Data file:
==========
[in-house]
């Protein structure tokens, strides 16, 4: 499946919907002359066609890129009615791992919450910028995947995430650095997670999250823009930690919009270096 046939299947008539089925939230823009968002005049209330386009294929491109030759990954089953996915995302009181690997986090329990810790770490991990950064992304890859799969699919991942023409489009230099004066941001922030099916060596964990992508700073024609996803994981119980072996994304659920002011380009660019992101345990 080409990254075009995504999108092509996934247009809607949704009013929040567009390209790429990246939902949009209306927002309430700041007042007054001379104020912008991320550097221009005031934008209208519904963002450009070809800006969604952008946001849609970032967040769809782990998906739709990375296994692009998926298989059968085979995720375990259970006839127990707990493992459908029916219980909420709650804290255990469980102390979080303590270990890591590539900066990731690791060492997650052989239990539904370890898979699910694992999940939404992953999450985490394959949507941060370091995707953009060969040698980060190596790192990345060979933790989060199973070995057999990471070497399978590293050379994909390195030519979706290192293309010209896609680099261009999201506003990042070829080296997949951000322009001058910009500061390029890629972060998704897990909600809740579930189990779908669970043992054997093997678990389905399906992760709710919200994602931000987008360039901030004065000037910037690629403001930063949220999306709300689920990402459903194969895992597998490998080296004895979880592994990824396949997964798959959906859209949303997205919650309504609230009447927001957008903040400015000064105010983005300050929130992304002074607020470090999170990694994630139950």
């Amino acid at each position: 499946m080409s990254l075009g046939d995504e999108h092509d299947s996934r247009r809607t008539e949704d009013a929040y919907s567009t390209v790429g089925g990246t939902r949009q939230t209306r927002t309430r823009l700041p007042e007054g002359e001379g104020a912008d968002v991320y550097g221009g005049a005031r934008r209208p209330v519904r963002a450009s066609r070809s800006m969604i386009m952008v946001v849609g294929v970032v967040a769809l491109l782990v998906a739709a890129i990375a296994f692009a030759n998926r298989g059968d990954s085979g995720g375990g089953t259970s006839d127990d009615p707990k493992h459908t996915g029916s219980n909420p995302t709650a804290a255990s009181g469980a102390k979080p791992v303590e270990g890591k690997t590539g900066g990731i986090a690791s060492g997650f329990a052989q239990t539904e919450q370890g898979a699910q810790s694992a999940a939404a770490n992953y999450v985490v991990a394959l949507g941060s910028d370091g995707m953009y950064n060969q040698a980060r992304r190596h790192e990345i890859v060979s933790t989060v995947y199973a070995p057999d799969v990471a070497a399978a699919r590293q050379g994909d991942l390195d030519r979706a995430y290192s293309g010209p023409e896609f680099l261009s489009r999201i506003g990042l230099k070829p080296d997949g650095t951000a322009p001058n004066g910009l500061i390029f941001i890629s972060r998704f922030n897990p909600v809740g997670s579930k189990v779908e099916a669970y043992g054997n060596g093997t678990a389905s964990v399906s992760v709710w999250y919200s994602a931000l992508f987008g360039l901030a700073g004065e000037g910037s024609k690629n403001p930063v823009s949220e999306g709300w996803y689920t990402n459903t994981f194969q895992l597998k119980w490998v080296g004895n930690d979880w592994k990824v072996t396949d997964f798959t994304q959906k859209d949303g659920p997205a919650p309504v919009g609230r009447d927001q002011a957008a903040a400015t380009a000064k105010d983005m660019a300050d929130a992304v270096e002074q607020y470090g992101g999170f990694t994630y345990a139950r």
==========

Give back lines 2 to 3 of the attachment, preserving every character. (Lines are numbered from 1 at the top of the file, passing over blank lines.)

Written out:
């Protein structure tokens, strides 16, 4: 499946919907002359066609890129009615791992919450910028995947995430650095997670999250823009930690919009270096 046939299947008539089925939230823009968002005049209330386009294929491109030759990954089953996915995302009181690997986090329990810790770490991990950064992304890859799969699919991942023409489009230099004066941001922030099916060596964990992508700073024609996803994981119980072996994304659920002011380009660019992101345990 080409990254075009995504999108092509996934247009809607949704009013929040567009390209790429990246939902949009209306927002309430700041007042007054001379104020912008991320550097221009005031934008209208519904963002450009070809800006969604952008946001849609970032967040769809782990998906739709990375296994692009998926298989059968085979995720375990259970006839127990707990493992459908029916219980909420709650804290255990469980102390979080303590270990890591590539900066990731690791060492997650052989239990539904370890898979699910694992999940939404992953999450985490394959949507941060370091995707953009060969040698980060190596790192990345060979933790989060199973070995057999990471070497399978590293050379994909390195030519979706290192293309010209896609680099261009999201506003990042070829080296997949951000322009001058910009500061390029890629972060998704897990909600809740579930189990779908669970043992054997093997678990389905399906992760709710919200994602931000987008360039901030004065000037910037690629403001930063949220999306709300689920990402459903194969895992597998490998080296004895979880592994990824396949997964798959959906859209949303997205919650309504609230009447927001957008903040400015000064105010983005300050929130992304002074607020470090999170990694994630139950």
């Amino acid at each position: 499946m080409s990254l075009g046939d995504e999108h092509d299947s996934r247009r809607t008539e949704d009013a929040y919907s567009t390209v790429g089925g990246t939902r949009q939230t209306r927002t309430r823009l700041p007042e007054g002359e001379g104020a912008d968002v991320y550097g221009g005049a005031r934008r209208p209330v519904r963002a450009s066609r070809s800006m969604i386009m952008v946001v849609g294929v970032v967040a769809l491109l782990v998906a739709a890129i990375a296994f692009a030759n998926r298989g059968d990954s085979g995720g375990g089953t259970s006839d127990d009615p707990k493992h459908t996915g029916s219980n909420p995302t709650a804290a255990s009181g469980a102390k979080p791992v303590e270990g890591k690997t590539g900066g990731i986090a690791s060492g997650f329990a052989q239990t539904e919450q370890g898979a699910q810790s694992a999940a939404a770490n992953y999450v985490v991990a394959l949507g941060s910028d370091g995707m953009y950064n060969q040698a980060r992304r190596h790192e990345i890859v060979s933790t989060v995947y199973a070995p057999d799969v990471a070497a399978a699919r590293q050379g994909d991942l390195d030519r979706a995430y290192s293309g010209p023409e896609f680099l261009s489009r999201i506003g990042l230099k070829p080296d997949g650095t951000a322009p001058n004066g910009l500061i390029f941001i890629s972060r998704f922030n897990p909600v809740g997670s579930k189990v779908e099916a669970y043992g054997n060596g093997t678990a389905s964990v399906s992760v709710w999250y919200s994602a931000l992508f987008g360039l901030a700073g004065e000037g910037s024609k690629n403001p930063v823009s949220e999306g709300w996803y689920t990402n459903t994981f194969q895992l597998k119980w490998v080296g004895n930690d979880w592994k990824v072996t396949d997964f798959t994304q959906k859209d949303g659920p997205a919650p309504v919009g609230r009447d927001q002011a957008a903040a400015t380009a000064k105010d983005m660019a300050d929130a992304v270096e002074q607020y470090g992101g999170f990694t994630y345990a139950r």